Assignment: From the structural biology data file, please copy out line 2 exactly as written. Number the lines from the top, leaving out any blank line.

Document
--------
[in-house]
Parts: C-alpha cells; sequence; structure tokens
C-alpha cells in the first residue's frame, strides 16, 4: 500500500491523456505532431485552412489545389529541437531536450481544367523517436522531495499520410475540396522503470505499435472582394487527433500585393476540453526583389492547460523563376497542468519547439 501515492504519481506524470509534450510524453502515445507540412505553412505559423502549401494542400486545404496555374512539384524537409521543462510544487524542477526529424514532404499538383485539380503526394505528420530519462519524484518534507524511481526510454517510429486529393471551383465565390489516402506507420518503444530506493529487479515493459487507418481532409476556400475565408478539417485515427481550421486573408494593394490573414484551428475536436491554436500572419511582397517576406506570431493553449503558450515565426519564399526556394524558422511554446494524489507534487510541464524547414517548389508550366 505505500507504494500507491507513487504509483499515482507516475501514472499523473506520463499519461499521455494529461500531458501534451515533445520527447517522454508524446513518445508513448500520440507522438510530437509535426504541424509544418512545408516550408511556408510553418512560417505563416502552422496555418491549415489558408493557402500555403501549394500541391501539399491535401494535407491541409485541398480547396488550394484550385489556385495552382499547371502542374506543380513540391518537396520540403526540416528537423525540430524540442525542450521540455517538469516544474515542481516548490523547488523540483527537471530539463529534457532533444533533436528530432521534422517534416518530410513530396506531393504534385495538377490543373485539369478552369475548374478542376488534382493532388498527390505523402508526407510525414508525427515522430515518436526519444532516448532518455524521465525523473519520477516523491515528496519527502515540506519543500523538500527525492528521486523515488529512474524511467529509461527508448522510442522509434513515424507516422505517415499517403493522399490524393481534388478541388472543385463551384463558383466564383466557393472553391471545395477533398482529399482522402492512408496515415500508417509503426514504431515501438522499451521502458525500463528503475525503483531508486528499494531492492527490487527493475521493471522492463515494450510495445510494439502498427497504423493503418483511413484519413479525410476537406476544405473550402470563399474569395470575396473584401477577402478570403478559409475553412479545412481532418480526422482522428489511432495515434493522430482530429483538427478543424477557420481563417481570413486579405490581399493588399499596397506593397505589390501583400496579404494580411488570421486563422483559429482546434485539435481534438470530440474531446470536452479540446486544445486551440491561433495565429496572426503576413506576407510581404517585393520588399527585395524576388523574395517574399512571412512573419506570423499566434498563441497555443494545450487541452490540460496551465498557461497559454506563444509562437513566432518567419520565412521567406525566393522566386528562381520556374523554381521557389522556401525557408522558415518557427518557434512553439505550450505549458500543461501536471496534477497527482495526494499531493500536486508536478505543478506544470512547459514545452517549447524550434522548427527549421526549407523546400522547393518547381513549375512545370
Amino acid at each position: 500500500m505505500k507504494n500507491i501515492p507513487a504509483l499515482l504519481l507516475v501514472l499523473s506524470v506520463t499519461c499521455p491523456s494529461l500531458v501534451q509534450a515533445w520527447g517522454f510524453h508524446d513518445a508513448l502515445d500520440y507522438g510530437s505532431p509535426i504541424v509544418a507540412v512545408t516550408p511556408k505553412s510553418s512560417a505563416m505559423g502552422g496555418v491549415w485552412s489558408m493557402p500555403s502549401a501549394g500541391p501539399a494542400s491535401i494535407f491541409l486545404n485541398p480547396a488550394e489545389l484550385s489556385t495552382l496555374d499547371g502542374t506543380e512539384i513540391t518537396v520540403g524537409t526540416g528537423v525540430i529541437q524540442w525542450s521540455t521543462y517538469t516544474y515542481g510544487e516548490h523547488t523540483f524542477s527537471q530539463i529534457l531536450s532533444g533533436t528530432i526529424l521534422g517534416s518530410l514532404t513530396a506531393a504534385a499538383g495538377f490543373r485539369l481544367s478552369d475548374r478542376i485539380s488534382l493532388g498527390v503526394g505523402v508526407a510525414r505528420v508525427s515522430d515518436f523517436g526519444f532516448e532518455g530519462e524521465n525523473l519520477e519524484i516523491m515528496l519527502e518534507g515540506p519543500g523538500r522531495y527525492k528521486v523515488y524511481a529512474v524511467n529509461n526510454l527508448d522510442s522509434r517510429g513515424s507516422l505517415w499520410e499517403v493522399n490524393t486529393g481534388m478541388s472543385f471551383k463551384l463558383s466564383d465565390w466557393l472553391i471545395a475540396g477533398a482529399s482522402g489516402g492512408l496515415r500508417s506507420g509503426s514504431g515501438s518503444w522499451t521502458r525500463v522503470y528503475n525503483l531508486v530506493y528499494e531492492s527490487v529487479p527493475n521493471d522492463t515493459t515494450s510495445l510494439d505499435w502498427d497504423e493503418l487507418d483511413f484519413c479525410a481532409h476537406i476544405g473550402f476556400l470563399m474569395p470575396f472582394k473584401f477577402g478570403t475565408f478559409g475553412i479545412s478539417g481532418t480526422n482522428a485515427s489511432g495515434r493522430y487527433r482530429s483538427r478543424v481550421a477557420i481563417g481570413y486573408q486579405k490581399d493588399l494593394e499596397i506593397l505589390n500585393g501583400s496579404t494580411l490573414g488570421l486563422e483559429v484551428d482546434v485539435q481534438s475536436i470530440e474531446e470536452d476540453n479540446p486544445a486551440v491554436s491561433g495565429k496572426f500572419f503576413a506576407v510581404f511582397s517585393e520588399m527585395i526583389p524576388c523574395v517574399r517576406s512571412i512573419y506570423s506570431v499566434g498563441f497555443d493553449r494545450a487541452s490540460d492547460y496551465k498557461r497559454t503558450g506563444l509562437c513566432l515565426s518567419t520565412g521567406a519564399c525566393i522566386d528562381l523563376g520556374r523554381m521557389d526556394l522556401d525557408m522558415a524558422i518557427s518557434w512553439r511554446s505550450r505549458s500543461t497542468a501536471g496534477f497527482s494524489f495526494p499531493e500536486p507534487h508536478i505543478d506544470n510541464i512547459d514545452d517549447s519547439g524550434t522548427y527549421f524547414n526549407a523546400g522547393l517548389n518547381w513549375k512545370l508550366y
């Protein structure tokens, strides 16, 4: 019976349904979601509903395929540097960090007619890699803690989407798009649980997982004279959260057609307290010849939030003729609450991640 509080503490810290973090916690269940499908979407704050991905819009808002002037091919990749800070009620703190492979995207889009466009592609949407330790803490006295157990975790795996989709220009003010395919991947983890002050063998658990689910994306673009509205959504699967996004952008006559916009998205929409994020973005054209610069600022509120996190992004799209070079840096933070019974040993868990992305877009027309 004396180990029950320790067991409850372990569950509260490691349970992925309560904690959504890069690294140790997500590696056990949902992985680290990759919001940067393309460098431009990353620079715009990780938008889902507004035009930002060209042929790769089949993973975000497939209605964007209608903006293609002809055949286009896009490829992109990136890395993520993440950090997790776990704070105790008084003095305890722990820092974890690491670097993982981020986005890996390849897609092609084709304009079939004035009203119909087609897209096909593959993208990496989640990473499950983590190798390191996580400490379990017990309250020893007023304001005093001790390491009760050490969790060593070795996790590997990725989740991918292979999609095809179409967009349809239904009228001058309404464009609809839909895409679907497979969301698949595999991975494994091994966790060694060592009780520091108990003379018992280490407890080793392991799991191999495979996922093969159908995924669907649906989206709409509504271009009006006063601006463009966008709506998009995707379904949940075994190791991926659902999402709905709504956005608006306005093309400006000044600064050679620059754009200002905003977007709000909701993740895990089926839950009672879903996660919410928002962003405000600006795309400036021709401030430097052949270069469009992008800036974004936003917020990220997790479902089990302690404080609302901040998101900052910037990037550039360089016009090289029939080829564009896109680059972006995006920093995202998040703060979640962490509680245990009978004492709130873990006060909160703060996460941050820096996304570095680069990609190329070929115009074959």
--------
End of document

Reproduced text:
Parts: C-alpha cells; sequence; structure tokens